I’m going to come out with it, we were all skeptics going into this tasting. I especially was because just a week earlier a good friend of mine had asked me about the importance of proper wines glasses, and I essentially told her to buy something nice but multifunctional in a Bordeaux style, tumbler, and flute. And while those will be fine for everyday use, I am now retracting my response that those are all that you need, especially if you are drinking exceptional wines and spirits on a regular basis (as I’m sure you are).
Through Wine Warehouse, Riedel conducted a wine tasting highlighting six of their glasses versus a standard restaurant wine glass, nicknamed the “Joker” glass. Through a series of four wines and two spirits we were to swirl, sniff, taste and then rotate through the series (ie the first wine then went into the Joker for comparison and so on). Me and nine of my cohorts sat and tried our best to follow directions.
The first wine to taste was a 2007 Georg Breuer Rheingau Riesling out of the Vinum Extreme Sauvignon Blanc/Riesling glass. Riedel’s commitment to form and function was apparent immediately in the weight and size of the glass as well as the laser cut lip that results in the finest and thinnest rim. In the Riedel glass the Riesling came across voluptuous and nuanced with white peaches and granite instantly apparent on the nose. Tasting it the wine was at once sweet then followed by a balancing acidity and incredible texture. Pouring some of the wine into the “Joker” glass you had to burry your nose in it to get anything. When the wine hit our mouths it became flabby and unbalanced as a result of going straight to the side of the tongue where the concentration of the “tart” taste buds are. It sincerely does not taste like the same wine. Okay, I can see where we’re going with this, but I’m not convinced.
Next up was a 2008 Fernand & Laurent Pillot Chassagne –Montrachet out of a Chardonay “O” tumbler. According to our Riedel spokesman oaked Chardonnay are best drunk out of a wide mouthed glass, and unoaked Chardonnay are best drunk out of a closed mouth glass. While he explained that there is no need for concern about transferring heat with the tumbler style glass because, A: the natural tendency is to set down a tumbler, and B: you are only holding the glass with three fingers. Ha! Not with my little hands. And it felt like I was staring into a fish bowl. Again we repeated the swirl, sniff, and sip. The wine was beautiful, nuanced, and classic Montrachet. In the “Joker” glass it was completely muted and bitter. You could feel the wine being delivered directly under the tongue. To switch things up we pored the Riesling into the Montrachet glass and the Montrachet into the Riesling glass. The results were astounding. The Montrachet now became all about the minerality and the Riesling became soft and without peaks of flavor.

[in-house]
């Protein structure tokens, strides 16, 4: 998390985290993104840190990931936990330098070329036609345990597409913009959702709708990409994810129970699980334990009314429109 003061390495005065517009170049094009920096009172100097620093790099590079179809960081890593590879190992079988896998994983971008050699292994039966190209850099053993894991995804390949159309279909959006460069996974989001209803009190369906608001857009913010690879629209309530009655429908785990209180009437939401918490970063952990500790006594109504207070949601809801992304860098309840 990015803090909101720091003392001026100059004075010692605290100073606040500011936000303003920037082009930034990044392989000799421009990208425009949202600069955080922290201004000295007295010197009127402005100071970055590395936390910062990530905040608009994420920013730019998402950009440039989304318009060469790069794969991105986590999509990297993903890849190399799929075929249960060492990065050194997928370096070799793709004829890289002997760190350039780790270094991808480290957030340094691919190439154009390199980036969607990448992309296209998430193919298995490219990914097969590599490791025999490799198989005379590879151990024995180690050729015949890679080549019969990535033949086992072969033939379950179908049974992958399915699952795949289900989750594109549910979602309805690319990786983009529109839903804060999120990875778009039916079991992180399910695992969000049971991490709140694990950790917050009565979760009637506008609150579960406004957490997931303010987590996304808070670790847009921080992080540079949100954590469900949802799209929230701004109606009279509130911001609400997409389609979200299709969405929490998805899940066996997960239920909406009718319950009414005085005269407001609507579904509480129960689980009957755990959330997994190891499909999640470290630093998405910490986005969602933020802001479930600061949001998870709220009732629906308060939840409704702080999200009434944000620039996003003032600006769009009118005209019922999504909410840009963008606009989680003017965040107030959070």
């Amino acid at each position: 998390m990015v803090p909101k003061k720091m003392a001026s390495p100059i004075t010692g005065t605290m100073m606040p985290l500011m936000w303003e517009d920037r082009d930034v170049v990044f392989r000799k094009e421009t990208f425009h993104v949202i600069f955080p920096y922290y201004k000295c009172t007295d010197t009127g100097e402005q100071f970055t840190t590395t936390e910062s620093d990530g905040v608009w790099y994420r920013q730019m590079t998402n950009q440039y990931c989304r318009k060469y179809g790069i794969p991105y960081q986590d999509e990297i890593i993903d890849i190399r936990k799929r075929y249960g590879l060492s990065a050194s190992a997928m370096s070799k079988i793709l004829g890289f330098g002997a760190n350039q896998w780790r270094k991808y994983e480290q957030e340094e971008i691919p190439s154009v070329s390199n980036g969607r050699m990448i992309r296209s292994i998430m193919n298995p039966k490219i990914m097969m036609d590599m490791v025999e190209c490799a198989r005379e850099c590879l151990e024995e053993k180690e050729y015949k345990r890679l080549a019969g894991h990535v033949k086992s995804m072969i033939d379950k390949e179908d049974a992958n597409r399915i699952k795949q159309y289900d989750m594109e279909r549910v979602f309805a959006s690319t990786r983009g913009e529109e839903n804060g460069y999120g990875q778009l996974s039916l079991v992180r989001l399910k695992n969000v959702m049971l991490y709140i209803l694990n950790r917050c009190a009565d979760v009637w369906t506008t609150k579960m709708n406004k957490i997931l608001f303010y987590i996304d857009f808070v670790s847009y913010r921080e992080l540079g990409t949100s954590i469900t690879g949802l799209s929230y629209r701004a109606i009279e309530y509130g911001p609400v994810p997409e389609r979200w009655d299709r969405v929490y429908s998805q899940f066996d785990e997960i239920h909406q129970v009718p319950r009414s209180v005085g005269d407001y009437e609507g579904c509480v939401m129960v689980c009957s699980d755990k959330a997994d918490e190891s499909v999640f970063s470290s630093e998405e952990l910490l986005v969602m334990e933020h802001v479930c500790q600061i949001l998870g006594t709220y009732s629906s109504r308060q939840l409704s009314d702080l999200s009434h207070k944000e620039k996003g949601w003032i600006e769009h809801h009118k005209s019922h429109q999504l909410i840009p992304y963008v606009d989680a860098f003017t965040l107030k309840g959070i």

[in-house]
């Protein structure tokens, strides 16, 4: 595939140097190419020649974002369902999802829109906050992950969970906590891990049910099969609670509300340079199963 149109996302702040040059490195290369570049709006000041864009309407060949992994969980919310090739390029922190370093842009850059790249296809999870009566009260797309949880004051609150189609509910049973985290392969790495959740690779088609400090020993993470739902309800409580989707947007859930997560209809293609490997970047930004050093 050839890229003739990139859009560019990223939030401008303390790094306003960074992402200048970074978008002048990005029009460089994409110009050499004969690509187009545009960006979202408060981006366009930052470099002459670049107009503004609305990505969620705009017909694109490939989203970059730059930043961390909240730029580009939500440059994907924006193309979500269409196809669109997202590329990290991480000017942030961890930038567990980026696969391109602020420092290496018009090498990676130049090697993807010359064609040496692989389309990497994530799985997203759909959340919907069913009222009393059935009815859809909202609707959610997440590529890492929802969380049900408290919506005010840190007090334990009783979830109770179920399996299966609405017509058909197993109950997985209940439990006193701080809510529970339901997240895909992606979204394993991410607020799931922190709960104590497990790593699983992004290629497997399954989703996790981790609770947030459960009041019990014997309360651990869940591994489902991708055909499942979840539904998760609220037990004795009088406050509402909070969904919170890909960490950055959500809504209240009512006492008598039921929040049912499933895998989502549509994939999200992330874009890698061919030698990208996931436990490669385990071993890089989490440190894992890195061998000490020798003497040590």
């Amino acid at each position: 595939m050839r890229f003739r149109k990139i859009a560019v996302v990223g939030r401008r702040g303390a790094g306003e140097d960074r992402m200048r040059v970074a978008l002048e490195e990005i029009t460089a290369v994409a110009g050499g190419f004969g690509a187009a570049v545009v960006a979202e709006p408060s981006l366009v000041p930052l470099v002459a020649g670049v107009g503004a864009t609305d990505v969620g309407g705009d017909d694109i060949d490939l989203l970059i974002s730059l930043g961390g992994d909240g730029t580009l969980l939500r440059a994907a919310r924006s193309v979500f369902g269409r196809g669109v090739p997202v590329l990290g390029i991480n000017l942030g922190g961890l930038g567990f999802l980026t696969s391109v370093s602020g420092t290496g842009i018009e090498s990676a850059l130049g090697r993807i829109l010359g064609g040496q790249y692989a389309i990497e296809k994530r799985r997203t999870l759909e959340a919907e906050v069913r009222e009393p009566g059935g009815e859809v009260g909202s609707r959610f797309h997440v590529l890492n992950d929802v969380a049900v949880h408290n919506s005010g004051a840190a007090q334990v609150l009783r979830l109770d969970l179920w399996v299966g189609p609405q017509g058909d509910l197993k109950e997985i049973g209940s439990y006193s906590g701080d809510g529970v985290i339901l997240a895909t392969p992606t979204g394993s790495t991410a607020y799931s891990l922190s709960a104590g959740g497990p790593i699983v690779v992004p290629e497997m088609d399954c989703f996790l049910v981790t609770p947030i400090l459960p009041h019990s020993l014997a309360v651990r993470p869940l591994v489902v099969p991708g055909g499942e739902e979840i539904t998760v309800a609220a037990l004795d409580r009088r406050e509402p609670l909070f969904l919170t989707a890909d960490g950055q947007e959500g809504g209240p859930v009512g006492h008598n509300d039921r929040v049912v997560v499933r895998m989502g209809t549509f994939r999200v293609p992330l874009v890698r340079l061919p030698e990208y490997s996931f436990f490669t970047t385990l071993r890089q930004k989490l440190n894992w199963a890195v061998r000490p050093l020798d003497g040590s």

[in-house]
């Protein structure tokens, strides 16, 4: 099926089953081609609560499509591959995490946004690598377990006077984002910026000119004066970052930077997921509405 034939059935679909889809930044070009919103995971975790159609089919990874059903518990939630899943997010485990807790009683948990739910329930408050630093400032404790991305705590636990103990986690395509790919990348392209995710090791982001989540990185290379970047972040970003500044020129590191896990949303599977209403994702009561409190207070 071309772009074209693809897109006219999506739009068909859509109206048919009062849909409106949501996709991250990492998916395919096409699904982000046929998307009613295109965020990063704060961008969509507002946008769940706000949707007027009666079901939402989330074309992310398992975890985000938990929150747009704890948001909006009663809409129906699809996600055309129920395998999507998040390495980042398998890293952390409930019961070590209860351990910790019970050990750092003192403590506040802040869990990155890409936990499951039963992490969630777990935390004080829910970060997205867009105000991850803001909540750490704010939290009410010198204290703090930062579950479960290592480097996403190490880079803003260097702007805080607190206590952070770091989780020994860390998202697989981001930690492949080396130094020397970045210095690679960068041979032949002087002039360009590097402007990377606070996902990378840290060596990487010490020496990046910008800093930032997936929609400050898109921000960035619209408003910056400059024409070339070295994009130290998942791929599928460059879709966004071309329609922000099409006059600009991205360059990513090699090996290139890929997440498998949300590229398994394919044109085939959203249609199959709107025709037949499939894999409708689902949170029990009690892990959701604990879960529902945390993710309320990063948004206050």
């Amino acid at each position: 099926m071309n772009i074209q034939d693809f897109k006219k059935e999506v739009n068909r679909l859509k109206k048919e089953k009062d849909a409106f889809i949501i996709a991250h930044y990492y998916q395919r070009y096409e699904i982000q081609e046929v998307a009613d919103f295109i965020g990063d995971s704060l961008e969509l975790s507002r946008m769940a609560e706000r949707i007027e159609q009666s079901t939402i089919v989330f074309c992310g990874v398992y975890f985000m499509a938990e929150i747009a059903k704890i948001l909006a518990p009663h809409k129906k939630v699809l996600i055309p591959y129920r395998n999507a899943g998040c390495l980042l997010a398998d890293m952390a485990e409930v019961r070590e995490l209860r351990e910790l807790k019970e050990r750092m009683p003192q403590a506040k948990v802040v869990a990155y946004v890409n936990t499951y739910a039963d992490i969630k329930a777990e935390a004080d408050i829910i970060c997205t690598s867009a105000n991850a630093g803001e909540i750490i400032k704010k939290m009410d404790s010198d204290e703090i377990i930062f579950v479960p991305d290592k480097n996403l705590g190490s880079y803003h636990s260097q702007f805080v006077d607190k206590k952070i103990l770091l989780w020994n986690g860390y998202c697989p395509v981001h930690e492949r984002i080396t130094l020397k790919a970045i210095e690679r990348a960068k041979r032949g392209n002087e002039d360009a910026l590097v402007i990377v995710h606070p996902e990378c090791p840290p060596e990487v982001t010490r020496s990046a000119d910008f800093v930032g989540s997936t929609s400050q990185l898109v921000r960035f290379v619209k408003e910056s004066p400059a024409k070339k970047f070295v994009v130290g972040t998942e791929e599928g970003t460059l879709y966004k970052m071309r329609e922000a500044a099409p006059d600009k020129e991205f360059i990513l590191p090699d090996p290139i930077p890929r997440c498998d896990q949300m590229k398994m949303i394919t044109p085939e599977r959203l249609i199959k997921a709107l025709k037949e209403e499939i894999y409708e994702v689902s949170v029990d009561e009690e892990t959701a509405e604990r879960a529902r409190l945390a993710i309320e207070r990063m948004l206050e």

Onto the Reds. The Riedel Pinot Noir XL, a wide bowl with a curved out rim, was filled with an unbelievable 2007 Alex Gambal Chambolle-Musigny “Les Charmes”. This started out at the tip of the tongue with ripe cranberry followed by a chain of flavors, violets, smoke, a touch of oak, and distinctive minerality. Simply, a stunning wine. In the “Joker” the wine was absolutely ruined. It was stemmy, bitter, and you really had to work to detect anything on the nose. It was absolutely shocking that this was the same wine I’d moments ago fallen in love with.
The last wine was a 2006 Monbousquet, the relative of Chateau Pavie, in the Bordeaux Vinum Extreme, a line designed specifically for New World Wines. Primarily Merlot from the Right Bank, the fruit and oak were perfectly married with deep dark red fruit, pencil shavings, and “unresolved tannins.” In the “Joker” It was all tannin and alcohol, nothing else. What a disappointment.
We finished with a surprise spirits tasting. Come on, really? These fancy glasses are supposed to make my fancy hooch taste that much better? I’ve tasted these spirits on several occasions, and out of really good glasses. But the Le Reviseur XO Petite Champagne Cognac ABSOLUTELY sung in this cognac glass! For me the jury has always been out about Cognacs and Armagnacs. Yes, they were good, and I could appreciate and recognize a great one, but really, were they worth all of the money? This tasting, out of this glass, proved that they were worth the hype. Next we tried a 10 year Benromach from Speyside. The whiskey bloomed out of the single malt glass and coated the palate with a caramel richness mingled with smoke. Both spirits in the “Joker” glass were hotter, higher in acid, and completely different! I was so excited about this particular revelation I called my husband, told him to get our best Single Malt and Armagnac out of the bar and be ready to have his mind blown. I set it up the same way, one Cognac glass, one Single Malt glass, and the closest thing to a restaurant glass that I could find. He was honest. He told me he thought I was crazy, that this was something only a wine geek could pick up on. But, wait for it, he said that “I was completely right!” Score! Now to convince him that we’ll need an entire new set of glassware.
Conclusively I’ve learned that it is nearly impossible to give a full assessment of a wine or spirit out of an improper glass, it is also nearly impossible to fully appreciate the wine or spirit out of an improper glass. And now I would readily give up every other bottle of indulgent wine or spirit in order to afford and properly enjoy them in the correct glasses and to take my time truly savoring every nuance that they have to offer. I implore you to try this for yourself, find a varietal or spirit that you are truly in love with and buy its matching glass. Compare it to the glass that you’ve been using at home and draw your own conclusions. As for me I’ve gotten my hands on the ones that I will be using for special bottles, and might even consider bringing them to restaurants with me…